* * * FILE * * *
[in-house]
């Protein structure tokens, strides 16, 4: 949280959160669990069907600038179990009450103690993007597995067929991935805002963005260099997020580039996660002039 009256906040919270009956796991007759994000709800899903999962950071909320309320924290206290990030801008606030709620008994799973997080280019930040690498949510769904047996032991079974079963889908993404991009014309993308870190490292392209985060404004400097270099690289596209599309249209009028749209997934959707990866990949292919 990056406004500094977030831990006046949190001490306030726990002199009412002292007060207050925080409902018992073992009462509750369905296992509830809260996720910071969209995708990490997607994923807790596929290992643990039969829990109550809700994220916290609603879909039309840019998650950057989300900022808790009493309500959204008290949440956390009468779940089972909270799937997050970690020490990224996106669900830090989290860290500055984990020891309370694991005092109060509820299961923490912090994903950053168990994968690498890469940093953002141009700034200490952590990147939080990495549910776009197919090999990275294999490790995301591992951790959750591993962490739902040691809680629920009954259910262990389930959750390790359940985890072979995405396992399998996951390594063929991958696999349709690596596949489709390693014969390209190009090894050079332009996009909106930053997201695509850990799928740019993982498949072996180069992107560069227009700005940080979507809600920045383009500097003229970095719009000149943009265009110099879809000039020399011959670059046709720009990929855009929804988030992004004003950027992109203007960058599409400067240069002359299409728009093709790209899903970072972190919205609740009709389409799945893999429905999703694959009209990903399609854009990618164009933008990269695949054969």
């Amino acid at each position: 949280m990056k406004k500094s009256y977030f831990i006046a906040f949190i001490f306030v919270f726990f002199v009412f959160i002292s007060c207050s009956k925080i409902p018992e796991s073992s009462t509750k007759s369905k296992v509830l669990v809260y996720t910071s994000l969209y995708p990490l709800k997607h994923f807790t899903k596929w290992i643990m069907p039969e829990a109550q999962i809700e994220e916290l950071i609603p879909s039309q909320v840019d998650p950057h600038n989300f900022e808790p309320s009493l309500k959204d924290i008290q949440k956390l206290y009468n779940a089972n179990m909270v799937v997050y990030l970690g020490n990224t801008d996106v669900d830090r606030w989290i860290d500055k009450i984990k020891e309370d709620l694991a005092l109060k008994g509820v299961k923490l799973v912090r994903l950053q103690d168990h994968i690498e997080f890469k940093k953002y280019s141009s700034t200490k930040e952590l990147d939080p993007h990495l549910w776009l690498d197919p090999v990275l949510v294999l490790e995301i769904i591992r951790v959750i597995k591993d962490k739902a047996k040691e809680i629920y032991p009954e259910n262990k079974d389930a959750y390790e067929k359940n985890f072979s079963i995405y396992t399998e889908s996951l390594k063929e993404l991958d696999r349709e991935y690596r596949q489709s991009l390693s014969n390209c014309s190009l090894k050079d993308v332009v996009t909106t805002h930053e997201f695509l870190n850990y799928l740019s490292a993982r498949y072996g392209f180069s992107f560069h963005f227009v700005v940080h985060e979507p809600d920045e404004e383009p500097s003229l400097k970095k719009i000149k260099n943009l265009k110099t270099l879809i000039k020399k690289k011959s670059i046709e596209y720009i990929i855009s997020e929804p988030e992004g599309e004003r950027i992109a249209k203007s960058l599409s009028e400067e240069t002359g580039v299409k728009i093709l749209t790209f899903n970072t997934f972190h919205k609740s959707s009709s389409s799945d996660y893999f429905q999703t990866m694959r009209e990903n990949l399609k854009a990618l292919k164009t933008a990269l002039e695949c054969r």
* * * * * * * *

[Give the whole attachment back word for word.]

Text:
[in-house]
């Protein structure tokens, strides 16, 4: 949280959160669990069907600038179990009450103690993007597995067929991935805002963005260099997020580039996660002039 009256906040919270009956796991007759994000709800899903999962950071909320309320924290206290990030801008606030709620008994799973997080280019930040690498949510769904047996032991079974079963889908993404991009014309993308870190490292392209985060404004400097270099690289596209599309249209009028749209997934959707990866990949292919 990056406004500094977030831990006046949190001490306030726990002199009412002292007060207050925080409902018992073992009462509750369905296992509830809260996720910071969209995708990490997607994923807790596929290992643990039969829990109550809700994220916290609603879909039309840019998650950057989300900022808790009493309500959204008290949440956390009468779940089972909270799937997050970690020490990224996106669900830090989290860290500055984990020891309370694991005092109060509820299961923490912090994903950053168990994968690498890469940093953002141009700034200490952590990147939080990495549910776009197919090999990275294999490790995301591992951790959750591993962490739902040691809680629920009954259910262990389930959750390790359940985890072979995405396992399998996951390594063929991958696999349709690596596949489709390693014969390209190009090894050079332009996009909106930053997201695509850990799928740019993982498949072996180069992107560069227009700005940080979507809600920045383009500097003229970095719009000149943009265009110099879809000039020399011959670059046709720009990929855009929804988030992004004003950027992109203007960058599409400067240069002359299409728009093709790209899903970072972190919205609740009709389409799945893999429905999703694959009209990903399609854009990618164009933008990269695949054969």
């Amino acid at each position: 949280m990056k406004k500094s009256y977030f831990i006046a906040f949190i001490f306030v919270f726990f002199v009412f959160i002292s007060c207050s009956k925080i409902p018992e796991s073992s009462t509750k007759s369905k296992v509830l669990v809260y996720t910071s994000l969209y995708p990490l709800k997607h994923f807790t899903k596929w290992i643990m069907p039969e829990a109550q999962i809700e994220e916290l950071i609603p879909s039309q909320v840019d998650p950057h600038n989300f900022e808790p309320s009493l309500k959204d924290i008290q949440k956390l206290y009468n779940a089972n179990m909270v799937v997050y990030l970690g020490n990224t801008d996106v669900d830090r606030w989290i860290d500055k009450i984990k020891e309370d709620l694991a005092l109060k008994g509820v299961k923490l799973v912090r994903l950053q103690d168990h994968i690498e997080f890469k940093k953002y280019s141009s700034t200490k930040e952590l990147d939080p993007h990495l549910w776009l690498d197919p090999v990275l949510v294999l490790e995301i769904i591992r951790v959750i597995k591993d962490k739902a047996k040691e809680i629920y032991p009954e259910n262990k079974d389930a959750y390790e067929k359940n985890f072979s079963i995405y396992t399998e889908s996951l390594k063929e993404l991958d696999r349709e991935y690596r596949q489709s991009l390693s014969n390209c014309s190009l090894k050079d993308v332009v996009t909106t805002h930053e997201f695509l870190n850990y799928l740019s490292a993982r498949y072996g392209f180069s992107f560069h963005f227009v700005v940080h985060e979507p809600d920045e404004e383009p500097s003229l400097k970095k719009i000149k260099n943009l265009k110099t270099l879809i000039k020399k690289k011959s670059i046709e596209y720009i990929i855009s997020e929804p988030e992004g599309e004003r950027i992109a249209k203007s960058l599409s009028e400067e240069t002359g580039v299409k728009i093709l749209t790209f899903n970072t997934f972190h919205k609740s959707s009709s389409s799945d996660y893999f429905q999703t990866m694959r009209e990903n990949l399609k854009a990618l292919k164009t933008a990269l002039e695949c054969r």